Commentary: When will Illinois get its fiscal house in order?
This article first appeared in the St. Louis Beacon, Jan. 29, 2013 - A firm’s bond rating often reflects future profitability. Bond rating firms, such as Standard & Poor’s or Moody’s, though much maligned in recent years, do a good job measuring a firm’s credit worthiness. Firms that demonstrate the ability to pay their bills and profitably produce a good or service garner the highest of bond ratings, such as S&P’s gold-star AAA. Firms for which bankruptcy is likely get the lowest ratings, commonly referred to as junk.
Bond rating agencies also assess the credit worthiness of states. Is the state able to pay its bills? What is its fiscal and economic outlook? Based on the answers to such questions, last August Standard & Poor’s dropped Illinois’ rating from A+ to A. This is the second lowest rating of any state in the country: Only California had a lower rating. Further sinking Illinois’ already low rating sent a clear message to Springfield: Get your fiscal house in order.
California’s political leaders responded to its fiscal crisis and poor bond rating. After California Gov. Jerry Brown took office in 2011, he and the state legislature began instituting tough, necessary and politically unpopular cuts in bloated state spending. They also raised tax revenues. Their actions pushed the California budget out of a deep hole back to fiscal balance: California is projected to run a budget surplus for the 2013-14 fiscal year. With the budget under control, talks have begun about how to responsibly restore spending in key areas like education and healthcare. An upgrade in their bond rating wouldn’t be surprising.
How have Illinois’ political leaders responded? Calls for dealing with the fiscal chaos have gone wanting. Instead of getting spending under control, Illinois is going to increase its already swollen debt by offering $500 million in general-obligation bonds to help cover outstanding liabilities. The dysfunctional legislature once again has punted Illinois’ fiscal calamity down the road, extending more low-grade debt to pay its mounting bills.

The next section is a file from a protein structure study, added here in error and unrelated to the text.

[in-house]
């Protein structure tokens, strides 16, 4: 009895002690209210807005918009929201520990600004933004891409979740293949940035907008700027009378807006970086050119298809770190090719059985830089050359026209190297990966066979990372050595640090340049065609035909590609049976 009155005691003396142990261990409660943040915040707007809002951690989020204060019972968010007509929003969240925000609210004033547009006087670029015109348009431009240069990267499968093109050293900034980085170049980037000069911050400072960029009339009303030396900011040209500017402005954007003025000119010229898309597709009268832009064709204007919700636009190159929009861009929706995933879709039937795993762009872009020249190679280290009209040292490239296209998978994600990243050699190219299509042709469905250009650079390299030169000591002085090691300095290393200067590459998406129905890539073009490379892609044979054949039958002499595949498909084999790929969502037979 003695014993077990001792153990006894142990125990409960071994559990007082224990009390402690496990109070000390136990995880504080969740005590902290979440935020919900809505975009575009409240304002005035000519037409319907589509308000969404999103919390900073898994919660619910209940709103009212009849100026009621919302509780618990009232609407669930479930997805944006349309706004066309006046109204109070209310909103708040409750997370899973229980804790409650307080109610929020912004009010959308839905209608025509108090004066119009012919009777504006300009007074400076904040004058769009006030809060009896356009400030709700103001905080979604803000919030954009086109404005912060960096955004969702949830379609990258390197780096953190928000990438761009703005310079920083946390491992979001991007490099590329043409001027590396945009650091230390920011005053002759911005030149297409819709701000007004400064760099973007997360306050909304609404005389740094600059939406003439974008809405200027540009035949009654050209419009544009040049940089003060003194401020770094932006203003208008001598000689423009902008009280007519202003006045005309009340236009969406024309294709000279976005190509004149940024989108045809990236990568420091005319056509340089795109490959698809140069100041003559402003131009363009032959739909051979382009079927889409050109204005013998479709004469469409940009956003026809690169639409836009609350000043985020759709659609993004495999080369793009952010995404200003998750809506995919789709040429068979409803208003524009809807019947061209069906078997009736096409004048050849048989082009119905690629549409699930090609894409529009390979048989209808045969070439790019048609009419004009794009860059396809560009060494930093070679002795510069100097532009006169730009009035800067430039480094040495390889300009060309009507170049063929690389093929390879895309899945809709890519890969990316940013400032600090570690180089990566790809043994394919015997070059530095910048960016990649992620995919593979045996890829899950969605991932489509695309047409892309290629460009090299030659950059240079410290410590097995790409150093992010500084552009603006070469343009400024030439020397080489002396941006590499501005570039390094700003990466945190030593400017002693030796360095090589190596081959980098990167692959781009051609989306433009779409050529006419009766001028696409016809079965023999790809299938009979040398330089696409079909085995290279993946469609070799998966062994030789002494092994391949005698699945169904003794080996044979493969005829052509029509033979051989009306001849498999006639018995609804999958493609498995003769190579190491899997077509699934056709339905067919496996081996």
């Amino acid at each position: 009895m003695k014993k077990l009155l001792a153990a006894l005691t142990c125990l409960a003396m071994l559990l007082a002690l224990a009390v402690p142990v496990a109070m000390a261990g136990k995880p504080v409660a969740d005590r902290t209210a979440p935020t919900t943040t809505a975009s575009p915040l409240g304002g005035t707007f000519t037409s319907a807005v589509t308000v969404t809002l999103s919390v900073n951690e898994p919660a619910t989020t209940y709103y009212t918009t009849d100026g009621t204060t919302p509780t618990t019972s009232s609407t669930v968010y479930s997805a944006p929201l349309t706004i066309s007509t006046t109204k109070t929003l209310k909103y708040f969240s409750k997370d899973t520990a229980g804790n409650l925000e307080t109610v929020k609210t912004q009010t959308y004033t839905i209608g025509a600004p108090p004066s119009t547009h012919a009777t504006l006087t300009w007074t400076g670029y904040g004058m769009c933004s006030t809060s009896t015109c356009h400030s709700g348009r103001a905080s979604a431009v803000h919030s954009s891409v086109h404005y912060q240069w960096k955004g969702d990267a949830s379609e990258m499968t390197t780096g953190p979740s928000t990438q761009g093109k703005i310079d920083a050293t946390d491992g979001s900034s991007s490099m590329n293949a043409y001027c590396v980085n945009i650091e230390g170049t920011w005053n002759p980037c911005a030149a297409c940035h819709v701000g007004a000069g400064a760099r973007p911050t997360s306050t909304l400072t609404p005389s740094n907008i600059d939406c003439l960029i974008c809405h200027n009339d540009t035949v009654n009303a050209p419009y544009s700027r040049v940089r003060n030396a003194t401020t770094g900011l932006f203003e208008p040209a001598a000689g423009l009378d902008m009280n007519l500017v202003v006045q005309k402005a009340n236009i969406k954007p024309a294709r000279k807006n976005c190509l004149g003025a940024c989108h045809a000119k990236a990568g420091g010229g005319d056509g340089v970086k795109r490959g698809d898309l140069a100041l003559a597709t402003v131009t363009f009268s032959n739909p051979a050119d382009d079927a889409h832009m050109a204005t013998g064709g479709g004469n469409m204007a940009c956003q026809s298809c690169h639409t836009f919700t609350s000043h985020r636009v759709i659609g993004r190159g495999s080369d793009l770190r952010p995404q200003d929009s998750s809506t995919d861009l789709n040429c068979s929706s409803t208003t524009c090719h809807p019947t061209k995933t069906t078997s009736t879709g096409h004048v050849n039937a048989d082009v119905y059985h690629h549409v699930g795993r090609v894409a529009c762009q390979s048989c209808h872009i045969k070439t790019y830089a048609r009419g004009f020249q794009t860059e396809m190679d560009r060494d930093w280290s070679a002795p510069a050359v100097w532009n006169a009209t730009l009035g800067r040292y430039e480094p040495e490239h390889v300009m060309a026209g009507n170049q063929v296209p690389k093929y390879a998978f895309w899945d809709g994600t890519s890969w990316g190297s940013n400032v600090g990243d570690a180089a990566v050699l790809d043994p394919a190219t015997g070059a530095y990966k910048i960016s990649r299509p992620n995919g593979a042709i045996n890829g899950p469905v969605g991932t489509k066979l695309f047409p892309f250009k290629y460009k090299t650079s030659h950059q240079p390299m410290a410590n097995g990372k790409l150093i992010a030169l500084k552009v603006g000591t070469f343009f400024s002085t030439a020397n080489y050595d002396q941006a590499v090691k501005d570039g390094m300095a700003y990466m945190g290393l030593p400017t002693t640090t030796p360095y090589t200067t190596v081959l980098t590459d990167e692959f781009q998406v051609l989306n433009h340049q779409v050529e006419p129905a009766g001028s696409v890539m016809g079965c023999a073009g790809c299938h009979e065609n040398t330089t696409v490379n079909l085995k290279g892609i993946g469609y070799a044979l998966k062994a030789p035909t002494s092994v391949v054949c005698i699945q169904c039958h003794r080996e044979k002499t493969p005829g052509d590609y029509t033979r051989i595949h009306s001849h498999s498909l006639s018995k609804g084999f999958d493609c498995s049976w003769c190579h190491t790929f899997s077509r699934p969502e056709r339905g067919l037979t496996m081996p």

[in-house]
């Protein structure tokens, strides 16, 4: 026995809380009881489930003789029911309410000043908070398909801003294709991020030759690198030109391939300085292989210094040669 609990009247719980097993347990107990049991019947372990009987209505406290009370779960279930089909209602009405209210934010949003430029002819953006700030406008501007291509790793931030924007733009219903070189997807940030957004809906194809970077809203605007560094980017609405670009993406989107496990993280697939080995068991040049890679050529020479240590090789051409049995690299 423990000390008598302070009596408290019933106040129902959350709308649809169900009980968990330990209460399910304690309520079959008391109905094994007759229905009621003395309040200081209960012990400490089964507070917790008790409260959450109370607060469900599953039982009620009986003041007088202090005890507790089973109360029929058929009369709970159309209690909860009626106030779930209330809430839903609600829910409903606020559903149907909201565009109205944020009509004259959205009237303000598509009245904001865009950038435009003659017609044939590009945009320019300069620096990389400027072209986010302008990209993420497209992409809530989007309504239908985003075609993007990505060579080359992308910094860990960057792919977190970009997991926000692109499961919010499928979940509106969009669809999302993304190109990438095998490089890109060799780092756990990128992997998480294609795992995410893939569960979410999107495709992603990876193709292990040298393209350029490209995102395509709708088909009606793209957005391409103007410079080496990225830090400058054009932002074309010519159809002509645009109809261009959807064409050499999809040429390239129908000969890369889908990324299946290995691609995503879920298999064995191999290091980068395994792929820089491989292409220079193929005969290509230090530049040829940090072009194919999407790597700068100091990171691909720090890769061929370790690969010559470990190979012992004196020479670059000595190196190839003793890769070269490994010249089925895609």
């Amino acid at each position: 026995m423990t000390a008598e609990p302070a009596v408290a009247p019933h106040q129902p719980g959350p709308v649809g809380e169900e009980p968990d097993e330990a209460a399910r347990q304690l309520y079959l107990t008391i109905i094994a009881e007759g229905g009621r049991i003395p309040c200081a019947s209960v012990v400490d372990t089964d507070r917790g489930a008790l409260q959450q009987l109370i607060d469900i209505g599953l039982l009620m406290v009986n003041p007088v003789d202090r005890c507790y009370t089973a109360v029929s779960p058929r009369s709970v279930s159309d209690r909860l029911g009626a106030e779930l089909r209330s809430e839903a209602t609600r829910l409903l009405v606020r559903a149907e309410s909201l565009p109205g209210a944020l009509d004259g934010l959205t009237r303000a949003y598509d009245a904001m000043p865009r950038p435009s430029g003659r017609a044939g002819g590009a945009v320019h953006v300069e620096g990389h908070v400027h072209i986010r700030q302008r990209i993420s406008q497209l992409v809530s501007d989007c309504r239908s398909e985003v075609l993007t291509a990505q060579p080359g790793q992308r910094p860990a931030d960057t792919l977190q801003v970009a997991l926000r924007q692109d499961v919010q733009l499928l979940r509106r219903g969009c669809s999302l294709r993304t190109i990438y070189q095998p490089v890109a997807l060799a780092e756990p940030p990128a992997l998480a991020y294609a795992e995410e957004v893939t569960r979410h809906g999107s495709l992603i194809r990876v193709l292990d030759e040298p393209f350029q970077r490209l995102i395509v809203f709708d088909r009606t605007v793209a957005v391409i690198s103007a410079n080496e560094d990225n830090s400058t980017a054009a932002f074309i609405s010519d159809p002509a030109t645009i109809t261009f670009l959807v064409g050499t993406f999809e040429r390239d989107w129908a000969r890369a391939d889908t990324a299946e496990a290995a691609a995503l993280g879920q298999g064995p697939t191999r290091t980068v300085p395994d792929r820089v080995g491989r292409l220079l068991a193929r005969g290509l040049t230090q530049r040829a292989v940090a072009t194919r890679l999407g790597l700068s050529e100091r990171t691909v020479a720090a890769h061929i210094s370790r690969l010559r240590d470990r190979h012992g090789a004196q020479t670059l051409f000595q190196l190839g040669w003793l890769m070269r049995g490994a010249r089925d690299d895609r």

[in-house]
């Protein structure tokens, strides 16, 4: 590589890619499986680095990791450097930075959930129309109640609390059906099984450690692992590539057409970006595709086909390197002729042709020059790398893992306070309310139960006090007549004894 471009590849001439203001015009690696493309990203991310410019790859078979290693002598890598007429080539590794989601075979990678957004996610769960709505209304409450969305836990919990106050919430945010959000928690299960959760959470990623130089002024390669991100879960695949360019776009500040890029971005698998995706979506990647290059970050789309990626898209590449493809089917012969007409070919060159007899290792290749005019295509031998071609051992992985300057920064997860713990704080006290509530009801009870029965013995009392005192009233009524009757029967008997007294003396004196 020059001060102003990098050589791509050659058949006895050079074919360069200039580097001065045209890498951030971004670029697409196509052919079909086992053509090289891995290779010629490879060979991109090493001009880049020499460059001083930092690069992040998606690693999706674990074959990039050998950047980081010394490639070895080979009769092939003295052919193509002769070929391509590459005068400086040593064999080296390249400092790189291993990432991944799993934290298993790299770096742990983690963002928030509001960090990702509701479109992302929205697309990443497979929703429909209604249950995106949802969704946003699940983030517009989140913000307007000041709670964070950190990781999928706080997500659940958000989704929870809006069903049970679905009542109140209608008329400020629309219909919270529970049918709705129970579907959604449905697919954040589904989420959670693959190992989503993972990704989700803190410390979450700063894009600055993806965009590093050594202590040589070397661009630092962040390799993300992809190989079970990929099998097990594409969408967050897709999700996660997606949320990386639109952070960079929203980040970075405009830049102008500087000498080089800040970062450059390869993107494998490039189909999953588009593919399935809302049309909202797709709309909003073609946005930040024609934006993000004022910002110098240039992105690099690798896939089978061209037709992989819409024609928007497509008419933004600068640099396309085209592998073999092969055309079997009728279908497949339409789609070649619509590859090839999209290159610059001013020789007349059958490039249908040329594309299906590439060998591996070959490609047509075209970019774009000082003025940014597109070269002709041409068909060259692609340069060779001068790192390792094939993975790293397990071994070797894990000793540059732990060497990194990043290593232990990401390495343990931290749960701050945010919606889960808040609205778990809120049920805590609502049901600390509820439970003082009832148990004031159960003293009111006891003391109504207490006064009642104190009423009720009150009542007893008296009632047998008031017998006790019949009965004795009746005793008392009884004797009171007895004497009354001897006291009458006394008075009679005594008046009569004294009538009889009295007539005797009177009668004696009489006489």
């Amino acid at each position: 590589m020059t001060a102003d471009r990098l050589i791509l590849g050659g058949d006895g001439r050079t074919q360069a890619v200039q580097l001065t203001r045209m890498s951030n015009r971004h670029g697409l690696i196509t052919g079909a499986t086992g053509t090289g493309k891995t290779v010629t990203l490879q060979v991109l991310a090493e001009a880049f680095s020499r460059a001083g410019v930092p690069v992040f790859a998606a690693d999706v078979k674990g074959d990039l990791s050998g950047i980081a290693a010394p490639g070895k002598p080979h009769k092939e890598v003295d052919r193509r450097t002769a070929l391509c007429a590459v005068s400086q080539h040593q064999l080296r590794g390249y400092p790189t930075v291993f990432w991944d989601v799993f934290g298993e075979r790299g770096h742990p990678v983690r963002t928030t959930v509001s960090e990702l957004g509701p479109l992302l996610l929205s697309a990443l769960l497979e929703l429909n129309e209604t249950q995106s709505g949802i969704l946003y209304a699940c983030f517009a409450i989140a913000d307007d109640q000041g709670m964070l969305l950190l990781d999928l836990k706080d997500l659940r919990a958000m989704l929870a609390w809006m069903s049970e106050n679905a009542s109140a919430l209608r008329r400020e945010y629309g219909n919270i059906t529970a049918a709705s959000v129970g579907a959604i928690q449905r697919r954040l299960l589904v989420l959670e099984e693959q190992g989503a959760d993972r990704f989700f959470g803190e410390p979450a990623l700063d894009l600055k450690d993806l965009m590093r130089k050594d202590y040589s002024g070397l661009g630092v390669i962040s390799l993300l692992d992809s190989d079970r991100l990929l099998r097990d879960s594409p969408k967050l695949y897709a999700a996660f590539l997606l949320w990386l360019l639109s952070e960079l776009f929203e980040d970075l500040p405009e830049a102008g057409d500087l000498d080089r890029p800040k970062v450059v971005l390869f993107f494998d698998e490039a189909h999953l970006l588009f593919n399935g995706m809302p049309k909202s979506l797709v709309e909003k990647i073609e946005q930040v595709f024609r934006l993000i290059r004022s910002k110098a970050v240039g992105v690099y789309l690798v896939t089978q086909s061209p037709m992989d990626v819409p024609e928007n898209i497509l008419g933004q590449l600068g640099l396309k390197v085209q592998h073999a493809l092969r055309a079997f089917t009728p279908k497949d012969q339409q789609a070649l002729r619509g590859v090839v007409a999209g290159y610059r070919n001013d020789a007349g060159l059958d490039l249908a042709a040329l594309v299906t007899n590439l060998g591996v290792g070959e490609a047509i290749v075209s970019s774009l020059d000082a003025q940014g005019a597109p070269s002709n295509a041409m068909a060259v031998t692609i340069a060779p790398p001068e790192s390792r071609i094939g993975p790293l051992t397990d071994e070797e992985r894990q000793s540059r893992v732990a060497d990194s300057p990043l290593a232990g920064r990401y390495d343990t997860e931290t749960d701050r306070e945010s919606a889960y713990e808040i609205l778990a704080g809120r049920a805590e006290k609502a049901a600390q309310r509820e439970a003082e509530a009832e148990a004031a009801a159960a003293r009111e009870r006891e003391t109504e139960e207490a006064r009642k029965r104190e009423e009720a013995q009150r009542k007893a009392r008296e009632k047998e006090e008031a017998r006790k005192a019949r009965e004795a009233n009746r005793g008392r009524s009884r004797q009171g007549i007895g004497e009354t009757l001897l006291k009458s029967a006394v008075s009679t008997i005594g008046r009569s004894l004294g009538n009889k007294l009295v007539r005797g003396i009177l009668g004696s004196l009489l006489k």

The biggest issue facing Illinois policy makers is the state’s underfunded pension system. By most accounts, the state’s unfunded liability — expected future inflows being less than promised payments — is closing in on $100 billion. The various state pension plans in aggregate have less than 40 percent of the assets needed to cover contractually promised obligations to future retirees. As more state employees retire, that unfunded liability worsens by millions of dollars on a daily basis.
Such inaction has led the major bond rating agencies to give Illinois a “negative outlook.” This portends more downgrades in the state’s bond ratings that will force the state to pay an even higher interest rate on the bonds it sells.
As Illinois’ bond ratings worsen, how are its neighbors doing? Standard & Poor’s gives Indiana, Iowa and Missouri debt each its AAA rating. Wisconsin debt is rated AA. Illinois’ comparatively poor bond rating reflects and will influence its diminishing economic prospects. Between 2000 and 2010, data available at the Tax Foundation shows that per capita income in Illinois grew at a slower pace than in Missouri and Iowa, about the same pace as Wisconsin and only slightly faster than in Indiana. Future economic growth — jobs and incomes — are at risk with continued fiscal fumbling.
Alicia Munnell, director of the Center for Retirement Research at Boston College, examined the viability of state pension systems in her 2012 book “State and Local Pensions: What Now?” Her assessment of Illinois’ condition is a dire warning that politicians and those who elect them should heed: “Without changes, the state will have to cut back on its support for roads and other infrastructure, universities and colleges, health services for low-income individuals and other expenditures that contribute to the quality of life within the state.”
R.W. Hafer is a research professor of economics and finance at Southern Illinois University Edwardsville and a research fellow at the Show-Me Institute.